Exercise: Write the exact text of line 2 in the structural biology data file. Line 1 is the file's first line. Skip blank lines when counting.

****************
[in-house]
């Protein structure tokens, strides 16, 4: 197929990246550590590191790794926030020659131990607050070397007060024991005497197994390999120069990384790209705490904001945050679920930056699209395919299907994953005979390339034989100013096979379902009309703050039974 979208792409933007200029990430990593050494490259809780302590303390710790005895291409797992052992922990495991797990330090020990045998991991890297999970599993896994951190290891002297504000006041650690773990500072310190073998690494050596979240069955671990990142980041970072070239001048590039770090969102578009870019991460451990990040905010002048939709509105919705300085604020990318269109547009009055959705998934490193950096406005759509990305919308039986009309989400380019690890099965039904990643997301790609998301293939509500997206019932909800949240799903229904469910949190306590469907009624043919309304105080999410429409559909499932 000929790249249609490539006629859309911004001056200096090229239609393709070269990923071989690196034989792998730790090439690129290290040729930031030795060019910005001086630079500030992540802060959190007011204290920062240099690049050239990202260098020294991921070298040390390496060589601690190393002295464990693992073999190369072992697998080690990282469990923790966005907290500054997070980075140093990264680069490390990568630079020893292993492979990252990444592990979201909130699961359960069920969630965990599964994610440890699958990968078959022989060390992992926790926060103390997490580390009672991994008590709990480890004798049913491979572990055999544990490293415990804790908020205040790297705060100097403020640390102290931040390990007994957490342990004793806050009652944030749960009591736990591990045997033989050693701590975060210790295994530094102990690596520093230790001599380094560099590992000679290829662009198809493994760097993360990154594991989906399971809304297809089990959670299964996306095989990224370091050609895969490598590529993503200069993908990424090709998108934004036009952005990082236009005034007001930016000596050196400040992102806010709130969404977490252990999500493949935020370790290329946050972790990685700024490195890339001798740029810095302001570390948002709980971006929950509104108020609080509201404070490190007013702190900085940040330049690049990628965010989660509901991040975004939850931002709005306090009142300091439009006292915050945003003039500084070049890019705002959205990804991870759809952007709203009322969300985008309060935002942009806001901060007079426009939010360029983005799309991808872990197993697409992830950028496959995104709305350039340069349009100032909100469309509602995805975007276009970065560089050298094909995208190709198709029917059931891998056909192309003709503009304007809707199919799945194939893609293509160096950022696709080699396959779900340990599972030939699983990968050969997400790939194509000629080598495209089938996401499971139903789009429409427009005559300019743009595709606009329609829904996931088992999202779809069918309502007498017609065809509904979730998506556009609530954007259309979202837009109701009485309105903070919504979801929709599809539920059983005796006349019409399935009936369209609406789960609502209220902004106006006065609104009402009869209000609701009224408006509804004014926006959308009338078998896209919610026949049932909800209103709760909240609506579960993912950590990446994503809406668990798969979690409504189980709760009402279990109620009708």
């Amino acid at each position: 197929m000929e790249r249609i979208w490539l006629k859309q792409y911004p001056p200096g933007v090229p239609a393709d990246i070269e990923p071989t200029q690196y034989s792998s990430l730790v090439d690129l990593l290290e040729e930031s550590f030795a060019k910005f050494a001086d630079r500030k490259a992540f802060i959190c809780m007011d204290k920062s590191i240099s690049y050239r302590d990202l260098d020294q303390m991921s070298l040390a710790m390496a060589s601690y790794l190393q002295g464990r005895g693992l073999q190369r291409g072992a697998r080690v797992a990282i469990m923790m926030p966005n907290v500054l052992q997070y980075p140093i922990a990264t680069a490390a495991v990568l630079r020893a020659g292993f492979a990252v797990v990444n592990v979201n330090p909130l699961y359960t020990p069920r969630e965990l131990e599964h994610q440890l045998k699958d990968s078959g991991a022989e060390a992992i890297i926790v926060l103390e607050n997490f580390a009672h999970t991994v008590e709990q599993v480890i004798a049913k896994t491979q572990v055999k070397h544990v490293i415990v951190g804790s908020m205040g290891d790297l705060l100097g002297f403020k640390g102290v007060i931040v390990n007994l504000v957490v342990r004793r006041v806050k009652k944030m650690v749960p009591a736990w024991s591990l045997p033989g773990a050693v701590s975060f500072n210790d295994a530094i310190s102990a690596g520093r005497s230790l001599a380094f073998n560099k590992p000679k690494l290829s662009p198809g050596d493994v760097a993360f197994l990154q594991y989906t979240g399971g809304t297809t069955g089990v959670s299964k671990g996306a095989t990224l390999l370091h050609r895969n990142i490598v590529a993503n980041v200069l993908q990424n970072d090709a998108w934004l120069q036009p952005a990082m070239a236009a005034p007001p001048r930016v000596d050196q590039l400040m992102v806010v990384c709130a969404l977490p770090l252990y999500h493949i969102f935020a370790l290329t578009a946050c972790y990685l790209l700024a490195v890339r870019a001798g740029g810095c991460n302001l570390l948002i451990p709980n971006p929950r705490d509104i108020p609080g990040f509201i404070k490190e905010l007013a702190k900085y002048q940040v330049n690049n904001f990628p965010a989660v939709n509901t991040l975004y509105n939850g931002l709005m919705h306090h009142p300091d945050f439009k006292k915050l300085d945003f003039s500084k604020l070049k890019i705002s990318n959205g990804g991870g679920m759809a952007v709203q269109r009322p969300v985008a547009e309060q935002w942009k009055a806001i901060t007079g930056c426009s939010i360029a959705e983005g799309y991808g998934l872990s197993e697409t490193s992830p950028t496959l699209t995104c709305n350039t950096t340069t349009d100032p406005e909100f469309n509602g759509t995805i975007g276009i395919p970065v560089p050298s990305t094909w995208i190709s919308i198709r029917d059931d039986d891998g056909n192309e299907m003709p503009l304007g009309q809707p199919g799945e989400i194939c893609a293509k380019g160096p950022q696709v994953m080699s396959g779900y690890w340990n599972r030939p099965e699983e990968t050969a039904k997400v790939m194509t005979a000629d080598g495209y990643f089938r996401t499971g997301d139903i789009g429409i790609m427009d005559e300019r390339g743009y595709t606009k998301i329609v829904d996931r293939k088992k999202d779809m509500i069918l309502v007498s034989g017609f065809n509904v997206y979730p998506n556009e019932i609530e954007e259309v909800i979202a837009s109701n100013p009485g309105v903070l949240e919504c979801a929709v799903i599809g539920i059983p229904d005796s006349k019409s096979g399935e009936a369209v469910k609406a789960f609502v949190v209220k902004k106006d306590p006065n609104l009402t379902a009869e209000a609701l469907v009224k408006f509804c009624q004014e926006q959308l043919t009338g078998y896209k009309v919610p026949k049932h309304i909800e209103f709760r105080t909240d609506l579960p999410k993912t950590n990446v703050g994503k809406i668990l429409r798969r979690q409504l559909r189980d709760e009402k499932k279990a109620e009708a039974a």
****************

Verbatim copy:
């Protein structure tokens, strides 16, 4: 197929990246550590590191790794926030020659131990607050070397007060024991005497197994390999120069990384790209705490904001945050679920930056699209395919299907994953005979390339034989100013096979379902009309703050039974 979208792409933007200029990430990593050494490259809780302590303390710790005895291409797992052992922990495991797990330090020990045998991991890297999970599993896994951190290891002297504000006041650690773990500072310190073998690494050596979240069955671990990142980041970072070239001048590039770090969102578009870019991460451990990040905010002048939709509105919705300085604020990318269109547009009055959705998934490193950096406005759509990305919308039986009309989400380019690890099965039904990643997301790609998301293939509500997206019932909800949240799903229904469910949190306590469907009624043919309304105080999410429409559909499932 000929790249249609490539006629859309911004001056200096090229239609393709070269990923071989690196034989792998730790090439690129290290040729930031030795060019910005001086630079500030992540802060959190007011204290920062240099690049050239990202260098020294991921070298040390390496060589601690190393002295464990693992073999190369072992697998080690990282469990923790966005907290500054997070980075140093990264680069490390990568630079020893292993492979990252990444592990979201909130699961359960069920969630965990599964994610440890699958990968078959022989060390992992926790926060103390997490580390009672991994008590709990480890004798049913491979572990055999544990490293415990804790908020205040790297705060100097403020640390102290931040390990007994957490342990004793806050009652944030749960009591736990591990045997033989050693701590975060210790295994530094102990690596520093230790001599380094560099590992000679290829662009198809493994760097993360990154594991989906399971809304297809089990959670299964996306095989990224370091050609895969490598590529993503200069993908990424090709998108934004036009952005990082236009005034007001930016000596050196400040992102806010709130969404977490252990999500493949935020370790290329946050972790990685700024490195890339001798740029810095302001570390948002709980971006929950509104108020609080509201404070490190007013702190900085940040330049690049990628965010989660509901991040975004939850931002709005306090009142300091439009006292915050945003003039500084070049890019705002959205990804991870759809952007709203009322969300985008309060935002942009806001901060007079426009939010360029983005799309991808872990197993697409992830950028496959995104709305350039340069349009100032909100469309509602995805975007276009970065560089050298094909995208190709198709029917059931891998056909192309003709503009304007809707199919799945194939893609293509160096950022696709080699396959779900340990599972030939699983990968050969997400790939194509000629080598495209089938996401499971139903789009429409427009005559300019743009595709606009329609829904996931088992999202779809069918309502007498017609065809509904979730998506556009609530954007259309979202837009109701009485309105903070919504979801929709599809539920059983005796006349019409399935009936369209609406789960609502209220902004106006006065609104009402009869209000609701009224408006509804004014926006959308009338078998896209919610026949049932909800209103709760909240609506579960993912950590990446994503809406668990798969979690409504189980709760009402279990109620009708």